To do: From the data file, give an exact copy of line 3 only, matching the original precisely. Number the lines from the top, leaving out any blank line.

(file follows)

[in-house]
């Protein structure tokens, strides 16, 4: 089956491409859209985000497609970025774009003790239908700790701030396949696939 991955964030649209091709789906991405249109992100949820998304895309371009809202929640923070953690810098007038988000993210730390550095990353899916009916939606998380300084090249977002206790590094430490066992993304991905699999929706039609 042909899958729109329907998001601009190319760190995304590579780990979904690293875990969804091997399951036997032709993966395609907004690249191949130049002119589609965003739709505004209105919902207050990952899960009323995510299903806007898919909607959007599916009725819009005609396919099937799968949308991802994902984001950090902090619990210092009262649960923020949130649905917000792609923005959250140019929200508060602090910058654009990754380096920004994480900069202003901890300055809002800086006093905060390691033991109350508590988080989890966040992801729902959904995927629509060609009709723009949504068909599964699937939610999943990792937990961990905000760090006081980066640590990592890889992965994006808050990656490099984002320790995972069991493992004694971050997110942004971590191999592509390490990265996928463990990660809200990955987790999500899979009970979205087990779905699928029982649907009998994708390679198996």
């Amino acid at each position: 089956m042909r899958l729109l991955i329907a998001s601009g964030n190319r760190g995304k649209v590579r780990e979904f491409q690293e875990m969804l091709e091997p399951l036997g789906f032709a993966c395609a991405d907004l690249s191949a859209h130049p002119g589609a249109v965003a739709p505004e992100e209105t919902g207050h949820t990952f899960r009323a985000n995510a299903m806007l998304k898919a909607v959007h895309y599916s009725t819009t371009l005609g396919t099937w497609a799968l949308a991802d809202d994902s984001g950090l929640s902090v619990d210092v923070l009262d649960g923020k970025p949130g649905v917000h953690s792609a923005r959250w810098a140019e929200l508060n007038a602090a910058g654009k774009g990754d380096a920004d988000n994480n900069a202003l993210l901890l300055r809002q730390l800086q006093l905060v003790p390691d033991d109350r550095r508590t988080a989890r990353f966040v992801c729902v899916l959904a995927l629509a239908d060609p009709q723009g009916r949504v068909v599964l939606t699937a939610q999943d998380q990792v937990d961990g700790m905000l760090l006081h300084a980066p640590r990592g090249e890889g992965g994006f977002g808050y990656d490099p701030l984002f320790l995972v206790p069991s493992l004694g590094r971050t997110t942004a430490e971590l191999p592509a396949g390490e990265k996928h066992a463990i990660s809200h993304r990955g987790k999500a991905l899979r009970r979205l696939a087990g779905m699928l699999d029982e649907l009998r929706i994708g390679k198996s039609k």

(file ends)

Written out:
């Amino acid at each position: 089956m042909r899958l729109l991955i329907a998001s601009g964030n190319r760190g995304k649209v590579r780990e979904f491409q690293e875990m969804l091709e091997p399951l036997g789906f032709a993966c395609a991405d907004l690249s191949a859209h130049p002119g589609a249109v965003a739709p505004e992100e209105t919902g207050h949820t990952f899960r009323a985000n995510a299903m806007l998304k898919a909607v959007h895309y599916s009725t819009t371009l005609g396919t099937w497609a799968l949308a991802d809202d994902s984001g950090l929640s902090v619990d210092v923070l009262d649960g923020k970025p949130g649905v917000h953690s792609a923005r959250w810098a140019e929200l508060n007038a602090a910058g654009k774009g990754d380096a920004d988000n994480n900069a202003l993210l901890l300055r809002q730390l800086q006093l905060v003790p390691d033991d109350r550095r508590t988080a989890r990353f966040v992801c729902v899916l959904a995927l629509a239908d060609p009709q723009g009916r949504v068909v599964l939606t699937a939610q999943d998380q990792v937990d961990g700790m905000l760090l006081h300084a980066p640590r990592g090249e890889g992965g994006f977002g808050y990656d490099p701030l984002f320790l995972v206790p069991s493992l004694g590094r971050t997110t942004a430490e971590l191999p592509a396949g390490e990265k996928h066992a463990i990660s809200h993304r990955g987790k999500a991905l899979r009970r979205l696939a087990g779905m699928l699999d029982e649907l009998r929706i994708g390679k198996s039609k």